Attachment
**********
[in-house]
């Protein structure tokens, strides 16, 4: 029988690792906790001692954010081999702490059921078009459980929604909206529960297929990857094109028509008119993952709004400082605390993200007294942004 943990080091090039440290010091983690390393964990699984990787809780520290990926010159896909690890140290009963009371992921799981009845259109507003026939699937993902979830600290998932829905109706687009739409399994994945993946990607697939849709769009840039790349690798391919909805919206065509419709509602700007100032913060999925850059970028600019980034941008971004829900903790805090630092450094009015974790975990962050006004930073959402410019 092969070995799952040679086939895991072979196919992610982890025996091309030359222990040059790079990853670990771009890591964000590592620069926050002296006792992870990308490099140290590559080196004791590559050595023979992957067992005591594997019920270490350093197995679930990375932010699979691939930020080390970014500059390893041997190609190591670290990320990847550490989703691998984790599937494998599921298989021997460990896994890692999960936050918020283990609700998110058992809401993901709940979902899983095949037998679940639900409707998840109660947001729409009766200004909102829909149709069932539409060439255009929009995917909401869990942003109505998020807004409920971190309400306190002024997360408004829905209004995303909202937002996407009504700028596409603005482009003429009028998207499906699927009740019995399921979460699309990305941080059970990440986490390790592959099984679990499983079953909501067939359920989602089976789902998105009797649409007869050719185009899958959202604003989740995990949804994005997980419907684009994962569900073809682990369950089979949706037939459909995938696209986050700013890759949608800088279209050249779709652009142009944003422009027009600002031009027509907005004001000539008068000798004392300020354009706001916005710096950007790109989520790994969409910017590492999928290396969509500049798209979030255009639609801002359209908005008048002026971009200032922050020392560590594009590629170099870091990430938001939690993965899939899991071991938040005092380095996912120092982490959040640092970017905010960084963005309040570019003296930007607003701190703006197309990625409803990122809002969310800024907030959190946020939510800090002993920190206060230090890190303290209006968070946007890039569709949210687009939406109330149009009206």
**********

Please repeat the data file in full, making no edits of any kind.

[in-house]
């Protein structure tokens, strides 16, 4: 029988690792906790001692954010081999702490059921078009459980929604909206529960297929990857094109028509008119993952709004400082605390993200007294942004 943990080091090039440290010091983690390393964990699984990787809780520290990926010159896909690890140290009963009371992921799981009845259109507003026939699937993902979830600290998932829905109706687009739409399994994945993946990607697939849709769009840039790349690798391919909805919206065509419709509602700007100032913060999925850059970028600019980034941008971004829900903790805090630092450094009015974790975990962050006004930073959402410019 092969070995799952040679086939895991072979196919992610982890025996091309030359222990040059790079990853670990771009890591964000590592620069926050002296006792992870990308490099140290590559080196004791590559050595023979992957067992005591594997019920270490350093197995679930990375932010699979691939930020080390970014500059390893041997190609190591670290990320990847550490989703691998984790599937494998599921298989021997460990896994890692999960936050918020283990609700998110058992809401993901709940979902899983095949037998679940639900409707998840109660947001729409009766200004909102829909149709069932539409060439255009929009995917909401869990942003109505998020807004409920971190309400306190002024997360408004829905209004995303909202937002996407009504700028596409603005482009003429009028998207499906699927009740019995399921979460699309990305941080059970990440986490390790592959099984679990499983079953909501067939359920989602089976789902998105009797649409007869050719185009899958959202604003989740995990949804994005997980419907684009994962569900073809682990369950089979949706037939459909995938696209986050700013890759949608800088279209050249779709652009142009944003422009027009600002031009027509907005004001000539008068000798004392300020354009706001916005710096950007790109989520790994969409910017590492999928290396969509500049798209979030255009639609801002359209908005008048002026971009200032922050020392560590594009590629170099870091990430938001939690993965899939899991071991938040005092380095996912120092982490959040640092970017905010960084963005309040570019003296930007607003701190703006197309990625409803990122809002969310800024907030959190946020939510800090002993920190206060230090890190303290209006968070946007890039569709949210687009939406109330149009009206």